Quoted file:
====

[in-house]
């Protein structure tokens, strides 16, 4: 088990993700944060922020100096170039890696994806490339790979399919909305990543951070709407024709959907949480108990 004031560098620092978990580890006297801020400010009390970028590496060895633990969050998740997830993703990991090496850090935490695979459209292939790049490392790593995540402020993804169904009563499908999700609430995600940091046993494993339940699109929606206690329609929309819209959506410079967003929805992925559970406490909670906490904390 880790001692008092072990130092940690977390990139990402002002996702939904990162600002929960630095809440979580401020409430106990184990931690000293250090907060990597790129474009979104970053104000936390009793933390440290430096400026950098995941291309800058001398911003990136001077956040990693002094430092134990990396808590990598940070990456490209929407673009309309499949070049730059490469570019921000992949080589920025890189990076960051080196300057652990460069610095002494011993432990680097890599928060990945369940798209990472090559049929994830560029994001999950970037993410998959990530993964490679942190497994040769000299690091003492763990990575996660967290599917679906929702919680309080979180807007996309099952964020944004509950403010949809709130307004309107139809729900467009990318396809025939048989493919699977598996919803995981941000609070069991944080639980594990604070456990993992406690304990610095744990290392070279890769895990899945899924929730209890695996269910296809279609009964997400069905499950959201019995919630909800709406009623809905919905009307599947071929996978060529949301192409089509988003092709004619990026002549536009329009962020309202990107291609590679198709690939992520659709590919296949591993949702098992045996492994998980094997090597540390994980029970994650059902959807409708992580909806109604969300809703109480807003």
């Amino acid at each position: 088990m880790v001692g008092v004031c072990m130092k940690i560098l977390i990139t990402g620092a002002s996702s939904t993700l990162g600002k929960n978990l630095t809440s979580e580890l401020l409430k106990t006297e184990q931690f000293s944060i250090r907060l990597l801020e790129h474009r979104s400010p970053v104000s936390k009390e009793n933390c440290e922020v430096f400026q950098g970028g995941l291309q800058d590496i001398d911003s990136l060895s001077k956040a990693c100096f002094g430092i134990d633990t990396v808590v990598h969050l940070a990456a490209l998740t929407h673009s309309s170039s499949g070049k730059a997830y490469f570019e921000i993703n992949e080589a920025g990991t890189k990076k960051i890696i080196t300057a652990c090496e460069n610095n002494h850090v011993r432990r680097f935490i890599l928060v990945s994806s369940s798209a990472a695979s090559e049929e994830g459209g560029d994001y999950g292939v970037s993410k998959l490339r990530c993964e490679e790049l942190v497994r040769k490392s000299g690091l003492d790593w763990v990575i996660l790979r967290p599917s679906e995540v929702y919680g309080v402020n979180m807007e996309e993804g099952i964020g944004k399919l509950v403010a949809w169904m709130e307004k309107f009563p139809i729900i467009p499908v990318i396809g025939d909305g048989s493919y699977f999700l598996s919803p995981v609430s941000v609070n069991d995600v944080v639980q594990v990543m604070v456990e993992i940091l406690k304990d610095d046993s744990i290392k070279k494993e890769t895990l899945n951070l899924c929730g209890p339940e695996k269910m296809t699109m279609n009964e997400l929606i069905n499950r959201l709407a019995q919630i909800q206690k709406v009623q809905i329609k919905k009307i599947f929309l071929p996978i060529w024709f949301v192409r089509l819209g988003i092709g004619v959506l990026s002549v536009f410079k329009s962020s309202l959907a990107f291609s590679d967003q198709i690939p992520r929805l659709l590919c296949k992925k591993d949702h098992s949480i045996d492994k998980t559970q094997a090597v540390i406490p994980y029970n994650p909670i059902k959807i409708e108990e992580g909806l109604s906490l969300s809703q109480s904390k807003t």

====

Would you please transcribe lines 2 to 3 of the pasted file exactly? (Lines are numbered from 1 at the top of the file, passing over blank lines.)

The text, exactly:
């Protein structure tokens, strides 16, 4: 088990993700944060922020100096170039890696994806490339790979399919909305990543951070709407024709959907949480108990 004031560098620092978990580890006297801020400010009390970028590496060895633990969050998740997830993703990991090496850090935490695979459209292939790049490392790593995540402020993804169904009563499908999700609430995600940091046993494993339940699109929606206690329609929309819209959506410079967003929805992925559970406490909670906490904390 880790001692008092072990130092940690977390990139990402002002996702939904990162600002929960630095809440979580401020409430106990184990931690000293250090907060990597790129474009979104970053104000936390009793933390440290430096400026950098995941291309800058001398911003990136001077956040990693002094430092134990990396808590990598940070990456490209929407673009309309499949070049730059490469570019921000992949080589920025890189990076960051080196300057652990460069610095002494011993432990680097890599928060990945369940798209990472090559049929994830560029994001999950970037993410998959990530993964490679942190497994040769000299690091003492763990990575996660967290599917679906929702919680309080979180807007996309099952964020944004509950403010949809709130307004309107139809729900467009990318396809025939048989493919699977598996919803995981941000609070069991944080639980594990604070456990993992406690304990610095744990290392070279890769895990899945899924929730209890695996269910296809279609009964997400069905499950959201019995919630909800709406009623809905919905009307599947071929996978060529949301192409089509988003092709004619990026002549536009329009962020309202990107291609590679198709690939992520659709590919296949591993949702098992045996492994998980094997090597540390994980029970994650059902959807409708992580909806109604969300809703109480807003």
């Amino acid at each position: 088990m880790v001692g008092v004031c072990m130092k940690i560098l977390i990139t990402g620092a002002s996702s939904t993700l990162g600002k929960n978990l630095t809440s979580e580890l401020l409430k106990t006297e184990q931690f000293s944060i250090r907060l990597l801020e790129h474009r979104s400010p970053v104000s936390k009390e009793n933390c440290e922020v430096f400026q950098g970028g995941l291309q800058d590496i001398d911003s990136l060895s001077k956040a990693c100096f002094g430092i134990d633990t990396v808590v990598h969050l940070a990456a490209l998740t929407h673009s309309s170039s499949g070049k730059a997830y490469f570019e921000i993703n992949e080589a920025g990991t890189k990076k960051i890696i080196t300057a652990c090496e460069n610095n002494h850090v011993r432990r680097f935490i890599l928060v990945s994806s369940s798209a990472a695979s090559e049929e994830g459209g560029d994001y999950g292939v970037s993410k998959l490339r990530c993964e490679e790049l942190v497994r040769k490392s000299g690091l003492d790593w763990v990575i996660l790979r967290p599917s679906e995540v929702y919680g309080v402020n979180m807007e996309e993804g099952i964020g944004k399919l509950v403010a949809w169904m709130e307004k309107f009563p139809i729900i467009p499908v990318i396809g025939d909305g048989s493919y699977f999700l598996s919803p995981v609430s941000v609070n069991d995600v944080v639980q594990v990543m604070v456990e993992i940091l406690k304990d610095d046993s744990i290392k070279k494993e890769t895990l899945n951070l899924c929730g209890p339940e695996k269910m296809t699109m279609n009964e997400l929606i069905n499950r959201l709407a019995q919630i909800q206690k709406v009623q809905i329609k919905k009307i599947f929309l071929p996978i060529w024709f949301v192409r089509l819209g988003i092709g004619v959506l990026s002549v536009f410079k329009s962020s309202l959907a990107f291609s590679d967003q198709i690939p992520r929805l659709l590919c296949k992925k591993d949702h098992s949480i045996d492994k998980t559970q094997a090597v540390i406490p994980y029970n994650p909670i059902k959807i409708e108990e992580g909806l109604s906490l969300s809703q109480s904390k807003t």